of the Armed Forces, General Gerasimov and Shoigu, the Defense Minister. It's a very significant development, something that will be absolute music

to the ears of everybody in Kyiv.

MACFARLANE: Yes, and everybody in Finland, no doubt. Because this development coming, of course, on the day that President Biden was speaking

at the newest member of NATO, and his parting message, Sam, you will have heard, is that NATO now more united than ever, and that Russia has already

lost this war. Sam, I know you've spent an awful lot of time in Ukraine.

How do you think those words will go down with the people of Ukraine, and of course, as President Zelenskyy?

KILEY: Well, I think it will go down extremely well. I think that there will be concern that in the Ukrainian quarters, that by announcing that the

Russians have effectively lost the war, that, that may be a bit premature. They need those weapons that they've got more promised to them from NATO

and other partners. This is the Ukrainians, Christina, they won't want the foot taken off the pedal in terms of arms production to continue for them

to prosecute their war against Russia.


I think really, Biden there was saying two things when he's saying he's lost the war. No doubt, he's aware of the collapse in command and control

structures on the -- on that and near the frontlines, which is a sign, perhaps that the Russians may collapse, which would mean that they lose the

war completely. But also, he's saying that if Vladimir Putin's mission was to prevent organizations like NATO becoming integrated into the strategic

future of Ukraine, they've lost that one.

Although, Ukraine isn't yet a member of NATO, it has extremely strong bilateral relationships. It's got covert relationships in terms of

Intelligence-sharing. It's getting its arms and ammunition from NATO partners, getting training from NATO. It's getting trained up to NATO's

standards, and in the end, it will join NATO. And yet, Vladimir Putin will get what he was saying, he was absolutely adamantly opposed to, which is a

NATO country in the form of Ukraine on its doorstep. So if that was his mission, it has failed. And I think, really, that's what Biden is saying

there, Christina.

MACFARLANE: Sam, it's always great to have your perspective on this, we appreciate you joining us there live from New York. Sam Kiley. I want to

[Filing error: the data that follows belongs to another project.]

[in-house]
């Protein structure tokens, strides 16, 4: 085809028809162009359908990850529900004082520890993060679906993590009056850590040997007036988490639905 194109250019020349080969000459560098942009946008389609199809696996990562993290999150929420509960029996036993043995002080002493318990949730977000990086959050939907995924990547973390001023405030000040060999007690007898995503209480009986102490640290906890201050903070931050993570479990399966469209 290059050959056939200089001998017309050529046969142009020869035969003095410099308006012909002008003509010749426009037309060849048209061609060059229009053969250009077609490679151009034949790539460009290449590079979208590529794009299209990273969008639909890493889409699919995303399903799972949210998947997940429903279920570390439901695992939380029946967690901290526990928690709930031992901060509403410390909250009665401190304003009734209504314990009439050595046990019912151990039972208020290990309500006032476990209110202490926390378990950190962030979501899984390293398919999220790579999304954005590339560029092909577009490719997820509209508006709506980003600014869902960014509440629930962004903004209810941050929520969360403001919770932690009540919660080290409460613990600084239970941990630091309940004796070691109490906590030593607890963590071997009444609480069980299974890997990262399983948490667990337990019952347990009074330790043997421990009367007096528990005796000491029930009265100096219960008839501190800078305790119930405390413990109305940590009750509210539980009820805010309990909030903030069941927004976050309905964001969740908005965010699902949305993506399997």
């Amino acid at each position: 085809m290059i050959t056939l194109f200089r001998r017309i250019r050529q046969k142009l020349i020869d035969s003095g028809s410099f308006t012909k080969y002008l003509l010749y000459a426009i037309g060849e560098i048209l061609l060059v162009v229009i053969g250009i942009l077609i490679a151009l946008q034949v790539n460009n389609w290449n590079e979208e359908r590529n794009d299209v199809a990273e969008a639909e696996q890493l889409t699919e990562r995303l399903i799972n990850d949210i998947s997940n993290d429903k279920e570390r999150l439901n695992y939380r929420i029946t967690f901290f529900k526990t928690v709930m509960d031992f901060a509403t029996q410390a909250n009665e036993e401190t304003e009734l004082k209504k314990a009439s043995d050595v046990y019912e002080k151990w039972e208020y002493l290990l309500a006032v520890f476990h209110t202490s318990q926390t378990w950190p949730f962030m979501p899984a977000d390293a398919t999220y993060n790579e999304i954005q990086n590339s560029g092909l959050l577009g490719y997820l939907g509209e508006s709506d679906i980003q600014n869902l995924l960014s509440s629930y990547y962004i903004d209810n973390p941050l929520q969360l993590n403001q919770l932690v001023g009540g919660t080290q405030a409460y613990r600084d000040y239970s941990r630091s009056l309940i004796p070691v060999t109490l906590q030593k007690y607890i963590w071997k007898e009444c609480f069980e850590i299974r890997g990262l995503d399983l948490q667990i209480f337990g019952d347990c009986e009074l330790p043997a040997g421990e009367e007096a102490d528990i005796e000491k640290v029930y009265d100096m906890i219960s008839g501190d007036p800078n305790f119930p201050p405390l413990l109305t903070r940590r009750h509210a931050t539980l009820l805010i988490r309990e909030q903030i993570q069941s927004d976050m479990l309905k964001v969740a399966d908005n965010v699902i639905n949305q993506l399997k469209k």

get more on how Russia is reacting to all these developments. Let's bring in Sam Greene; a senior Russian expert and director of the Democratic

Resilience Center for European Policy Analysis, he's also a Professor of Russian Politics at King's College, London. Thank you so much for joining


We were just hearing from our Sam Kiley there about the reaction, perhaps, to Biden's words within Ukraine. And I wanted to ask you the same question,

really, about what reaction we might be having from inside Russia and indeed from President Putin himself, to hear the U.S. President saying that

Russia has already lost this war. I mean, how is that likely to sit with Putin? Is that simply likely to escalate his efforts?


think the reality is that there is not a whole lot of room for him to escalate his efforts, he's been trying to push the frontlines and to push

the war to a higher level in Ukraine, causing a lot of death and destruction as your colleague said.

You know, Putin may not have achieved his strategic objectives, but Ukraine has not yet won. But the reality is that, of course, you know, this is --

for him also a game of politics at home, it's not just about what he's trying to achieve in Ukraine. It's about his political survivor, and he

does need to put a brave face on it. He is -- you know, been on television today in Russia saying that, you know, they're not opposed to Ukraine

seeking its own security, but that security needs to be outside of NATO.

That, that is in fact, the casus belli in this war, and they will continue to push that forward. The message that he will be sending to the Russian

people, and one that I think, that is, you know, received by the vast majority of the Russian people is that, this is a war that Russia needs to

win. The challenge for him is to communicate that this is a war that Russia is capable of winning, and that's the message that has been punctured a bit